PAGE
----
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Transradial Carotid Artery Stenting Complicated With Neck Hematoma, Conservative Is a Valid Option!

Case Report

Transradial Carotid Artery Stenting Complicated With Neck Hematoma, Conservative Is a Valid Option!

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Author Information:

Osama Shoeib, MD, PhD1; Hazem Warda, MD, PhD2

1Alhyatt Heart and Vascular Center; Alexandria, Egypt

2Tanta University, Cardiology Department; Tanta, Egypt


We describe a case of carotid artery stenting with a transradial approach resulting in an unusual complication that includes a neck hematoma caused by a guidewire small artery perforation. This complication could potentially be life threatening due to airway compression, but in our case was a mild hematoma with almost no effect and was conservatively managed with no intervention.

This highlights the importance of using atraumatic guidewires, advancing the wire under roadmap guidance in the distal external carotid artery and following up on any patient symptoms post-intervention.


Carotid artery stenting (CAS)—when performed by an experienced operator using an embolic protection device—provides a good alternative for carotid endarterectomy in high-risk patients. While femoral artery access is considered the gold standard during CAS, alternative access using the radial artery may be preferred in patients with peripheral arterial disease (PAD).1

Many trials show the feasibility and safety of radial access for CAS, especially for right carotid artery intervention. When directly compared to femoral artery interventions, radial access showed similar vascular complications and shorter hospitalization stays.2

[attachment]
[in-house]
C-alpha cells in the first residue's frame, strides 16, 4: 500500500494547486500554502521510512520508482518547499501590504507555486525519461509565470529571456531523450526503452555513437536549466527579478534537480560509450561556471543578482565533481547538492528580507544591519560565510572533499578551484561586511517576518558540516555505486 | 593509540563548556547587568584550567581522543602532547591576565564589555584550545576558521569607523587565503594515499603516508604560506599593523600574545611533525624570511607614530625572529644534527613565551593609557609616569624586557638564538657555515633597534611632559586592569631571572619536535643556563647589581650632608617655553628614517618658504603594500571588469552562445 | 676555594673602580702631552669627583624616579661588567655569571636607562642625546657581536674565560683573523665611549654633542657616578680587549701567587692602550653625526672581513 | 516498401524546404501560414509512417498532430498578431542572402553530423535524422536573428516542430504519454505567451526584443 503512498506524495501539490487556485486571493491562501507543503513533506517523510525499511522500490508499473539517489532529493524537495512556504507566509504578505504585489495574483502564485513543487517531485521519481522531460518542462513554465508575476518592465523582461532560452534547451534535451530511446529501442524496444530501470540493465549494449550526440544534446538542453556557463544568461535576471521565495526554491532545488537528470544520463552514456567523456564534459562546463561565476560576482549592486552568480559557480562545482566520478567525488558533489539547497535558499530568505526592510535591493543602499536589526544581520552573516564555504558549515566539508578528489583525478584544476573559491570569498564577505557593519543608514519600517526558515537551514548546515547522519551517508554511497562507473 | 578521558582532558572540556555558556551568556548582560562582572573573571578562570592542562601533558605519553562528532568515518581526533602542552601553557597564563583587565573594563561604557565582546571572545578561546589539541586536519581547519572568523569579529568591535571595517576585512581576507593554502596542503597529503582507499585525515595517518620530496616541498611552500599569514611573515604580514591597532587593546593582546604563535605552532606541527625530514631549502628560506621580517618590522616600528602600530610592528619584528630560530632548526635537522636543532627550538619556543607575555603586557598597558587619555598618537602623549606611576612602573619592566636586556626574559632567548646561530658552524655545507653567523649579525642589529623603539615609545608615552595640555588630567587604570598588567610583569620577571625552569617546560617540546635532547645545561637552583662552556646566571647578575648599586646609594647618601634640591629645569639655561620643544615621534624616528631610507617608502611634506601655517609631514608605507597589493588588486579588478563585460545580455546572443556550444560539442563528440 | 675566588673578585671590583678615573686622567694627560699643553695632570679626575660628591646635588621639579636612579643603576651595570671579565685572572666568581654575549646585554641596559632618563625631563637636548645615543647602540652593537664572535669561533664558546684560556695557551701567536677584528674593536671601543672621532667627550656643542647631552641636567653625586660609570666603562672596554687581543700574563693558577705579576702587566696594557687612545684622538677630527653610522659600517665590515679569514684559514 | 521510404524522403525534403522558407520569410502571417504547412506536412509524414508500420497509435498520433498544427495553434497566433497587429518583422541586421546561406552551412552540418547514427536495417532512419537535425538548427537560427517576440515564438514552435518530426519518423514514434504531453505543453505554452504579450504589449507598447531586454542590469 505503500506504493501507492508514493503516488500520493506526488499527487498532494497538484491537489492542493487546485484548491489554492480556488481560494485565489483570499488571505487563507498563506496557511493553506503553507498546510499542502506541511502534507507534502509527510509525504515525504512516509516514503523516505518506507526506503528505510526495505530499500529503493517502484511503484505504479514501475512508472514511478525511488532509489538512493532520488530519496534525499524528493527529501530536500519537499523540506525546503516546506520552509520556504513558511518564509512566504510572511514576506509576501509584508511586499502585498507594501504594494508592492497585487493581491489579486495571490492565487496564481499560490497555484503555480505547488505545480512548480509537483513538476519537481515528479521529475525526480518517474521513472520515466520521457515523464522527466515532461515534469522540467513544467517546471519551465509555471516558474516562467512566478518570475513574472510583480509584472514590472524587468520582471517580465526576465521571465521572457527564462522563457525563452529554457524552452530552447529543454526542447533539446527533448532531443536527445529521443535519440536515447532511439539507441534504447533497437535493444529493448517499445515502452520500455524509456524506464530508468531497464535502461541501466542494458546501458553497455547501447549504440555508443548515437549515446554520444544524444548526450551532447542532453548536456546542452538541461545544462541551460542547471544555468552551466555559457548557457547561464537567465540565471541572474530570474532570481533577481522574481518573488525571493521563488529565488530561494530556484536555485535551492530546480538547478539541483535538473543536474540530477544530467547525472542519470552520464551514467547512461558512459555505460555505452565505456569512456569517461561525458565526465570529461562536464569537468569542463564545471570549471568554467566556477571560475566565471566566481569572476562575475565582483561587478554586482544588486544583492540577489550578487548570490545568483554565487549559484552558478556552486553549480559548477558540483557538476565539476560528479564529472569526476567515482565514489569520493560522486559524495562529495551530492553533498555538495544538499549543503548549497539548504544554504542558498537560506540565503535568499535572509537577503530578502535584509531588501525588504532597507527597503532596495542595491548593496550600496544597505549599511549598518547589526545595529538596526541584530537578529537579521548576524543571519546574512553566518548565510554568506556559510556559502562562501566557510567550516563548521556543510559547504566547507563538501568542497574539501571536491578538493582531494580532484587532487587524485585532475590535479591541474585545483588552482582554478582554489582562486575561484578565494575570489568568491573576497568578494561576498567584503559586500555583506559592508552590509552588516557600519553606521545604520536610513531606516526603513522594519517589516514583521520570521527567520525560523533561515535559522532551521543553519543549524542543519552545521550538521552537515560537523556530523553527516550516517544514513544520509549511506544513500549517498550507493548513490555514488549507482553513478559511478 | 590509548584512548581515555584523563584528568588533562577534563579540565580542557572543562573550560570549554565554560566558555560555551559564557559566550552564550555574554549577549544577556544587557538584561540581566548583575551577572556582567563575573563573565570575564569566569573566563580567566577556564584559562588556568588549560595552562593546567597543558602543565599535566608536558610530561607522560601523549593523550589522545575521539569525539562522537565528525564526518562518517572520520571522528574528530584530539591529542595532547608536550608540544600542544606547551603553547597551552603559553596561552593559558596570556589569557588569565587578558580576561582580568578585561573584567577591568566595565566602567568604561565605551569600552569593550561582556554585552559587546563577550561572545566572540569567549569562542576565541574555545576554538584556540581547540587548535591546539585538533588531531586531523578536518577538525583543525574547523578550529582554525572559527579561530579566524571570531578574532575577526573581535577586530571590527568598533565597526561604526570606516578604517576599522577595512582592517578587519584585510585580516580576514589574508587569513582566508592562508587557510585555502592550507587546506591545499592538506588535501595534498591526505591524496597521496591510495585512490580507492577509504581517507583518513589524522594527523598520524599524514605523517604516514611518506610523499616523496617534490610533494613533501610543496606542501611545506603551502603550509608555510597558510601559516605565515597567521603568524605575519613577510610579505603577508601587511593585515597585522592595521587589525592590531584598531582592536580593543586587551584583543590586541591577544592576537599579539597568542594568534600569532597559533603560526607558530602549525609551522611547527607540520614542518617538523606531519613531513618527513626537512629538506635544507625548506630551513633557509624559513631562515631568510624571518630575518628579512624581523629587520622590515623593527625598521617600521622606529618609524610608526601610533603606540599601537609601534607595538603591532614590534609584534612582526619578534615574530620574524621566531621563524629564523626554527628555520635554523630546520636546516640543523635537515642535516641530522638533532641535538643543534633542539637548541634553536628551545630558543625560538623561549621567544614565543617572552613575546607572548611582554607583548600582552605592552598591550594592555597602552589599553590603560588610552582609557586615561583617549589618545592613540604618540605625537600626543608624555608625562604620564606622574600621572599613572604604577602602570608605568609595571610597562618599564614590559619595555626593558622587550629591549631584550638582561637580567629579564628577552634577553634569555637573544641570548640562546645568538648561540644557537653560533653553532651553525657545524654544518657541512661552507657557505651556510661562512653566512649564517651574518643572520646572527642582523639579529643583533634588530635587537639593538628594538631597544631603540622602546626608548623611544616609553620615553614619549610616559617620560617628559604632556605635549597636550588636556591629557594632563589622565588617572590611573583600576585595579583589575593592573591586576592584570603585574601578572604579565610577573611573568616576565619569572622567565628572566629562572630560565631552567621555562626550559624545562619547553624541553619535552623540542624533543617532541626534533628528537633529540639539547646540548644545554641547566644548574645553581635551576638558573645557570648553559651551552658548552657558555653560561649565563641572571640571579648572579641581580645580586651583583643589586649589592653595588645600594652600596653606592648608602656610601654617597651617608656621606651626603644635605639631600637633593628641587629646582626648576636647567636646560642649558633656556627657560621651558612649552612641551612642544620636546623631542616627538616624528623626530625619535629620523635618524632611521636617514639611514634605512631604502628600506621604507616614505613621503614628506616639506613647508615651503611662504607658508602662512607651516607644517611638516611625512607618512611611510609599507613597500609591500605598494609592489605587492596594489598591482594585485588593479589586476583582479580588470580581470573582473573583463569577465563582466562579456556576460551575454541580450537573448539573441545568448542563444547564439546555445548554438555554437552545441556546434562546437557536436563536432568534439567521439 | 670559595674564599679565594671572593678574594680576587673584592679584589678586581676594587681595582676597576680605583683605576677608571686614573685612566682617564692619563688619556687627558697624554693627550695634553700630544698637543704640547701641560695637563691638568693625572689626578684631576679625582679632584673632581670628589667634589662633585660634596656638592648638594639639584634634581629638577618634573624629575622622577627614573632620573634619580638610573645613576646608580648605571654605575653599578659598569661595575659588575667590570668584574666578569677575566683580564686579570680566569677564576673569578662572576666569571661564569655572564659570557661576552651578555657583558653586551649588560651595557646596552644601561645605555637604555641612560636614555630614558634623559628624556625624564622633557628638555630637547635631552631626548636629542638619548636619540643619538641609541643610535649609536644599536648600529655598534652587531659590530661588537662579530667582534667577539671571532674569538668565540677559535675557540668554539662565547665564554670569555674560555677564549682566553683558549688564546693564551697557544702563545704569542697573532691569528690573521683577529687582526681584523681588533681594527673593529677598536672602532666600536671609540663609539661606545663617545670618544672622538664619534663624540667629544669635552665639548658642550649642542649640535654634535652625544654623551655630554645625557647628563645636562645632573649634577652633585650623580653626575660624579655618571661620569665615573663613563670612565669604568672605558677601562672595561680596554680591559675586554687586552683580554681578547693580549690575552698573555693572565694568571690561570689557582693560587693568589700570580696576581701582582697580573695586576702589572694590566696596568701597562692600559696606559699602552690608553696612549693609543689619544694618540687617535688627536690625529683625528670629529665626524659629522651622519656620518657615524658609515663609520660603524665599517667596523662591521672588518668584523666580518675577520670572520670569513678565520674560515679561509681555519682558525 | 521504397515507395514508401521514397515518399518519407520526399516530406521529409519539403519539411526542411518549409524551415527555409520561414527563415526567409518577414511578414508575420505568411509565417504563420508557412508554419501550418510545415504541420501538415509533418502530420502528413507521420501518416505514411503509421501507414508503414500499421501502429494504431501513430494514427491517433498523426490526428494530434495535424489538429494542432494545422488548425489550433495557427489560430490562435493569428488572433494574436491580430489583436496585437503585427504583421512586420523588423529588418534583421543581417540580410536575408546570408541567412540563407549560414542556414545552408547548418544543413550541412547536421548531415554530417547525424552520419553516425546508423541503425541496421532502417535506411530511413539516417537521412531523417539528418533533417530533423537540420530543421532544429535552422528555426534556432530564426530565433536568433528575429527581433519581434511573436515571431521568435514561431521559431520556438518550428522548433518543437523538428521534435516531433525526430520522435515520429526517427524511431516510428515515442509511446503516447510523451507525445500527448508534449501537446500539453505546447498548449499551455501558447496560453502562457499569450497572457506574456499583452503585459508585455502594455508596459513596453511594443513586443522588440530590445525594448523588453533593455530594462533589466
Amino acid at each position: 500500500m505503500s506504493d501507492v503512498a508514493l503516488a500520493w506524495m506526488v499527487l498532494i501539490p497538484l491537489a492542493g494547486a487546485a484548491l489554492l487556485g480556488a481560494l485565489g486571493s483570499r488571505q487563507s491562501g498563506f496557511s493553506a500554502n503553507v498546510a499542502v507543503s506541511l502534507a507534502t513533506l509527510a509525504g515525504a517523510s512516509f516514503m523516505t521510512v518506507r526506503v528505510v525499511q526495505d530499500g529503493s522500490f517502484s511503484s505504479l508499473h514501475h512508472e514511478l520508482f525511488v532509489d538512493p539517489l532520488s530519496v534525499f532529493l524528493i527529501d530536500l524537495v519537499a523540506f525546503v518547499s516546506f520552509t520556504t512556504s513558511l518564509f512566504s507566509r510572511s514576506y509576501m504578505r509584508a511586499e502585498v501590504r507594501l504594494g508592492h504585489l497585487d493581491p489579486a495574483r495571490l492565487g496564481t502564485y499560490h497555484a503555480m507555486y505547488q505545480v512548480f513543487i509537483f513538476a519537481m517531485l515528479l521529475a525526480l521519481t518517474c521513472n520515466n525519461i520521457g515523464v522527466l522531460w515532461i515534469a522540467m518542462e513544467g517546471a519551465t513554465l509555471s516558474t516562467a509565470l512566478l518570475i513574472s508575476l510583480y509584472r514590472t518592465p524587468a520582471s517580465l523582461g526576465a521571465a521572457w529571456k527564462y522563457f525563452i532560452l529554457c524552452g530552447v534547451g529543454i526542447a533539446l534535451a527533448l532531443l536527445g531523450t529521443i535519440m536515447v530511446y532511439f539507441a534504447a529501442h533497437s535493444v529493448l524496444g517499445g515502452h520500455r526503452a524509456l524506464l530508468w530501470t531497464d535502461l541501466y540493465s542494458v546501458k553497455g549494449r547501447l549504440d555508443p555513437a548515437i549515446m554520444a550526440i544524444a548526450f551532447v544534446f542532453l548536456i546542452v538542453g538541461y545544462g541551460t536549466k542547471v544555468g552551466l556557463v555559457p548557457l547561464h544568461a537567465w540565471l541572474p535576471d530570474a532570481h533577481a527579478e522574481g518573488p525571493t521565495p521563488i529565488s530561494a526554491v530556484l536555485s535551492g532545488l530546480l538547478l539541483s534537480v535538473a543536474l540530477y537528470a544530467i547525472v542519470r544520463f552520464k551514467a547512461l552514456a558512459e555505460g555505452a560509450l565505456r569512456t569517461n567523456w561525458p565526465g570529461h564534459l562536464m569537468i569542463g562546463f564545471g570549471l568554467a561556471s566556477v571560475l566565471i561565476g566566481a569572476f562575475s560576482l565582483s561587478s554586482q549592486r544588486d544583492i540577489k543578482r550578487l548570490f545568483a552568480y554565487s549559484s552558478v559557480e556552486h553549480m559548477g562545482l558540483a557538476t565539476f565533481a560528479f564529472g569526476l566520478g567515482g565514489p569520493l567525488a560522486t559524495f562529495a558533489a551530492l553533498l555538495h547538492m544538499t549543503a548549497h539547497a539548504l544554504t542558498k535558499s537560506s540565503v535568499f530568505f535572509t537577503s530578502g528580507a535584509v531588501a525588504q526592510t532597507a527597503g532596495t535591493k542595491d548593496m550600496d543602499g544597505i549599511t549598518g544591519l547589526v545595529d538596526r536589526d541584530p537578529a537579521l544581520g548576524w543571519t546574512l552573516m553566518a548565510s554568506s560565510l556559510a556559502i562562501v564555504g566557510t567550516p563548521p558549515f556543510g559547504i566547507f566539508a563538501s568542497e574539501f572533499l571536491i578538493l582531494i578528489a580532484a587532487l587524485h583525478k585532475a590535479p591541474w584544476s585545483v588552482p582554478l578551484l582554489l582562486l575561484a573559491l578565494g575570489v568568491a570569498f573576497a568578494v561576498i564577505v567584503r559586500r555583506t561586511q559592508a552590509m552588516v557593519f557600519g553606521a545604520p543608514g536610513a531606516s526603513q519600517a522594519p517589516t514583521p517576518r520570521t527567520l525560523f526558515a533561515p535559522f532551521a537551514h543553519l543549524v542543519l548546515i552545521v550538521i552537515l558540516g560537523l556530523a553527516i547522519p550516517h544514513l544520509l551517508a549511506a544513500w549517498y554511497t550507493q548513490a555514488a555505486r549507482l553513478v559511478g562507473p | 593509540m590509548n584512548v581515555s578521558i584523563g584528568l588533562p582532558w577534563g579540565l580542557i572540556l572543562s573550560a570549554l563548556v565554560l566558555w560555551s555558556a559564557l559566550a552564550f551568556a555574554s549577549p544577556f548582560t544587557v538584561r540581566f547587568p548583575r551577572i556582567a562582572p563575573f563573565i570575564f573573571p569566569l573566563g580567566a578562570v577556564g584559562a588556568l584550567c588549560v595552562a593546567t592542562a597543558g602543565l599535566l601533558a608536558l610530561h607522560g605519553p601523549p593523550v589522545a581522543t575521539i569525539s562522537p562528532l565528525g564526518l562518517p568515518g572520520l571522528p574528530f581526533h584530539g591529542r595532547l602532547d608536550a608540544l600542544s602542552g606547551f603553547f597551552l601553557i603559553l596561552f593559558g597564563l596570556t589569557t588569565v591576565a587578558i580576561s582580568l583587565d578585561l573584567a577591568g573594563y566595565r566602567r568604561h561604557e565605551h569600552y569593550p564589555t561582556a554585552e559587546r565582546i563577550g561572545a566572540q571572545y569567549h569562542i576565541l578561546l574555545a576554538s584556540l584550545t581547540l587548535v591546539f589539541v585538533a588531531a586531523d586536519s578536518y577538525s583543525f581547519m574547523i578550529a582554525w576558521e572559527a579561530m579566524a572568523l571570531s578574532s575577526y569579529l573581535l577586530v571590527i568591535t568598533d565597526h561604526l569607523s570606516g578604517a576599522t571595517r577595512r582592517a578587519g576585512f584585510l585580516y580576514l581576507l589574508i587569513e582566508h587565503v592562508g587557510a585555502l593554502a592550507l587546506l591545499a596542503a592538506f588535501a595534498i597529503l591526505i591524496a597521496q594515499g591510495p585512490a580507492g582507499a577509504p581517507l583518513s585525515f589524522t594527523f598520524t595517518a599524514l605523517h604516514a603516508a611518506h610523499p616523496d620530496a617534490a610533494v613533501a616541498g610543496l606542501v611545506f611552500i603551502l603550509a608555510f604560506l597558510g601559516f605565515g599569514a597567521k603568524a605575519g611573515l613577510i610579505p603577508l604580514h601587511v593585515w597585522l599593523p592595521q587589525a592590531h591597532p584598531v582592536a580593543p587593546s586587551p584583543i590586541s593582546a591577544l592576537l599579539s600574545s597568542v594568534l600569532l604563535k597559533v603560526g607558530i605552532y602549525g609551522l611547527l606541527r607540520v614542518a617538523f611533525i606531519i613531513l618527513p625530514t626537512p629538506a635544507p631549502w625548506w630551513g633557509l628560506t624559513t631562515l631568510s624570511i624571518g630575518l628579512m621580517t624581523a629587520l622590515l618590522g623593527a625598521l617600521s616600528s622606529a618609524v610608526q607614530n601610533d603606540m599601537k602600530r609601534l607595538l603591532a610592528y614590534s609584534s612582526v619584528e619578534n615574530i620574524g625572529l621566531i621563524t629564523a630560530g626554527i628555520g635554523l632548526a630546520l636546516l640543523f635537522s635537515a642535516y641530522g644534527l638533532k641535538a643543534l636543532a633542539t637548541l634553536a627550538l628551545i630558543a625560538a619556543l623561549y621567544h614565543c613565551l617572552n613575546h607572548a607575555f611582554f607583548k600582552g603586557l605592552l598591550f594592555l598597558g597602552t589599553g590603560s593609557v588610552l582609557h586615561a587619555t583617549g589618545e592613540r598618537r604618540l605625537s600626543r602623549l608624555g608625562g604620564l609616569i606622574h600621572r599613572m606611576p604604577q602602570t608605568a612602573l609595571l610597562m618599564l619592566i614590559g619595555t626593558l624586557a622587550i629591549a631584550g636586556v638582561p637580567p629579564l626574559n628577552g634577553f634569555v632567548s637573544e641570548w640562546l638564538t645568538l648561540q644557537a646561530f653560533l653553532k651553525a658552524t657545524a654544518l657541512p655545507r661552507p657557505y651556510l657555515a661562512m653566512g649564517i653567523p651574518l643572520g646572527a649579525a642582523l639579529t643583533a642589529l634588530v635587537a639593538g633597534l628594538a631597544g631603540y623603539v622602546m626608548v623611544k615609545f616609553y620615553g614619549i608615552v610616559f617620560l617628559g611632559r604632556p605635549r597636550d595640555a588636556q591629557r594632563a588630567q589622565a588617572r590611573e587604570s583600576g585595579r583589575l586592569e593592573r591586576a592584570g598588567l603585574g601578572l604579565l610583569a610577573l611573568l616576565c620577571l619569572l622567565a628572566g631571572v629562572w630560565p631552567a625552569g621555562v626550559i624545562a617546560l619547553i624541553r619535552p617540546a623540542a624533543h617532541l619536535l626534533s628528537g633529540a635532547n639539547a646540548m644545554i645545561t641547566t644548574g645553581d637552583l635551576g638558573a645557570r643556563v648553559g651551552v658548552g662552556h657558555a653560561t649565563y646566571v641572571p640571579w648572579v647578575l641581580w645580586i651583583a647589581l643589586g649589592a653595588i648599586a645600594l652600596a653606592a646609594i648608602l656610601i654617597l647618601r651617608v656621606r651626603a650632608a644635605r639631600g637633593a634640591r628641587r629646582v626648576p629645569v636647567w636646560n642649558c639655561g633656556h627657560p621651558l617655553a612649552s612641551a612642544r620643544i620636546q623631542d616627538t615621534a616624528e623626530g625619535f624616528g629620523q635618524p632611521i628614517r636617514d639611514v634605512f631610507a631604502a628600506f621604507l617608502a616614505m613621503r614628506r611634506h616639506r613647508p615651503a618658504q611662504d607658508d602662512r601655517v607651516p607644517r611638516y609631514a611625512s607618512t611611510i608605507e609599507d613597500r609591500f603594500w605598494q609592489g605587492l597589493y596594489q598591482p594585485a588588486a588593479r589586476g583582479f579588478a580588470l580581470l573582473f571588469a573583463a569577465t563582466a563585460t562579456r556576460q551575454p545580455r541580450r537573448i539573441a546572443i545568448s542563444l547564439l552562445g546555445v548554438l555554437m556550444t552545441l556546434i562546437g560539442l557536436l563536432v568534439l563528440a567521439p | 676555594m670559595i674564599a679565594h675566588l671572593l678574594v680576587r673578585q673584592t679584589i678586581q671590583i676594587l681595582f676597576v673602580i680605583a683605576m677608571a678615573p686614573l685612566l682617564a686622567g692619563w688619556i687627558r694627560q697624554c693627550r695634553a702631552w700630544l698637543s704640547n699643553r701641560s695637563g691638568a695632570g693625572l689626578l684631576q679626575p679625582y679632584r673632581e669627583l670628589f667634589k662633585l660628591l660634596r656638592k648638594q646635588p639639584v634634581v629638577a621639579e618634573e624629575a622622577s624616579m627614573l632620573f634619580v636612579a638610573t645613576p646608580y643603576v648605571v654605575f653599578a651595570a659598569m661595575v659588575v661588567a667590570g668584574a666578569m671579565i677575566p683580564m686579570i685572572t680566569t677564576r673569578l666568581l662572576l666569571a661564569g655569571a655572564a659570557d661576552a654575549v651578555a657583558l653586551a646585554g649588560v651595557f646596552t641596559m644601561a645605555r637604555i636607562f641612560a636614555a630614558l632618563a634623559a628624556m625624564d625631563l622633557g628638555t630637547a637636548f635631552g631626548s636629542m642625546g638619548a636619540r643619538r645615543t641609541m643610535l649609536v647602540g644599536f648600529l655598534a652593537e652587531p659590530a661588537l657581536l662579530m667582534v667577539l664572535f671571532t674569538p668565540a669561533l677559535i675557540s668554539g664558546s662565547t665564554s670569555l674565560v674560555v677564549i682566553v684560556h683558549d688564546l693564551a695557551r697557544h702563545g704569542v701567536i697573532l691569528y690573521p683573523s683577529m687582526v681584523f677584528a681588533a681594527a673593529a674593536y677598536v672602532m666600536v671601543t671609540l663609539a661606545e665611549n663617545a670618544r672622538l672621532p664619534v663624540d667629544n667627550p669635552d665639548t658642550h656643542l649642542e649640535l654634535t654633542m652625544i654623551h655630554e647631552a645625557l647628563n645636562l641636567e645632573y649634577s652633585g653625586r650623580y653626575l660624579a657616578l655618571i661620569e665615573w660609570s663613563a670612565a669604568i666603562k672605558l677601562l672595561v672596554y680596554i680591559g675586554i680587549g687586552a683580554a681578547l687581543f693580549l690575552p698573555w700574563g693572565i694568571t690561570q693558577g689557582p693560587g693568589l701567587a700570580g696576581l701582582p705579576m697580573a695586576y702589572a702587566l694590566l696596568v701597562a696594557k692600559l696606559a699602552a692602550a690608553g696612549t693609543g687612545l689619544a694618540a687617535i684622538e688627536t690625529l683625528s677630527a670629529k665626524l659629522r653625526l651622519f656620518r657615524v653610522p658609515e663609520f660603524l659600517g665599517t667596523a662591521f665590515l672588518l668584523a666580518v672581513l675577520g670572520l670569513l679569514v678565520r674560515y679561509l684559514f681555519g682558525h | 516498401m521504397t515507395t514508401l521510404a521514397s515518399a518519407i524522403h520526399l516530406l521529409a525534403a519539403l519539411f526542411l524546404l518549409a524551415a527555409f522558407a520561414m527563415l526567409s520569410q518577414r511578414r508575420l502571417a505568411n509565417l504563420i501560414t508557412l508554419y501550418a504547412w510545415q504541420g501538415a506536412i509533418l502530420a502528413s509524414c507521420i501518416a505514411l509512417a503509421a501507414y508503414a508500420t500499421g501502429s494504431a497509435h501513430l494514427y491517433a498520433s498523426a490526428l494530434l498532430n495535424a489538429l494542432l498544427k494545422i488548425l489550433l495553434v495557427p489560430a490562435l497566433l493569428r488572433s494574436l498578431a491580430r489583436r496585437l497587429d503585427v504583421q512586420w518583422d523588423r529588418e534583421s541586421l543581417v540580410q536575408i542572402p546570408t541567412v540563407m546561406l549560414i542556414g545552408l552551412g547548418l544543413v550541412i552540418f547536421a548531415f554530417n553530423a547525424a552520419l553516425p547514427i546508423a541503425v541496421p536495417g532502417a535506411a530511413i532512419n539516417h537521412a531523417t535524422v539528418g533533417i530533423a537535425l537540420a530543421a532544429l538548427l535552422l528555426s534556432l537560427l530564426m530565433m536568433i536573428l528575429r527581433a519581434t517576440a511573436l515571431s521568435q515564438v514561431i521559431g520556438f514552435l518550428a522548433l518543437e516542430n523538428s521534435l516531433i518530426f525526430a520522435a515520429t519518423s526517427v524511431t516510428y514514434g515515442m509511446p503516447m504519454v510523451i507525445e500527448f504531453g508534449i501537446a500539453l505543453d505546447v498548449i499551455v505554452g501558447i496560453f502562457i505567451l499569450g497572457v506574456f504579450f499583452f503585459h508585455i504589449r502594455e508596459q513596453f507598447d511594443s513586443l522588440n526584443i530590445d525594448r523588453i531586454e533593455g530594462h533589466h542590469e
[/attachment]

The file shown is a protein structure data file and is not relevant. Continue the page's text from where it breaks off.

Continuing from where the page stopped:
Arterial perforations and neck hematomas are rare and could be fatal if they cause airway compression and may need arterial embolization to seal the arterial rupture or perforation. Early diagnosis and management is important and depends mainly on ultrasound diagnosis.3

Case Report

We report on a 56-year-old male patient with a history of diabetes and hypertension. He has a prior history of ischemic heart disease that was treated with multiple percutaneous coronary interventions (PCI). The patient experienced a transient ischemic attack (TIA) three weeks prior, for which carotid doppler was performed. The ultrasound revealed a right internal carotid artery stenosis with a systolic flow velocity of 300 cm/sec, and was then confirmed on  computational tomography (CT) scan.

The patient’s case was discussed at our cardio team meeting and percutaneous carotid artery stenting was advised given the high cardiovascular risk for carotid artery endarterectomy. Right radial access was chosen for the procedure with a standard 6F sheath. An XB 3.5 guide catheter was advanced to the aortic arch. The guidewire was withdrawn to allow the catheter to bend on itself and with slight rotation we directed the catheter tip towards the brachiocephalic trunk. 

A stiff Terumo 300 cm wire was advanced towards the common carotid artery (CCA), under road map guidance and the wire was advanced to the distal portion of the external carotid artery. The guide catheter and the sheath were withdrawn and exchanged for a 6F 90cm long sheath and advanced to the common carotid artery.

A Runthrough extra floppy wire was advanced to the distal internal carotid artery, and the spider FX filter wire was secured 3 centimeters distal to the ICA lesion. A Protege Rx carotid stent was then deployed followed by post dilation with a 5.0 x 20 mm balloon (Figure 1). The intraoperative course was smooth and then the patient was transferred to the ICU.

One hour later, the patient started to complain of neck pain at the site of intervention, and we observed a small supraclavicular soft swelling. Ultrasound was performed and revealed a fluid collection around the sternomastoid muscle with no continuation with the CCA or any of its branches (Figure 3A).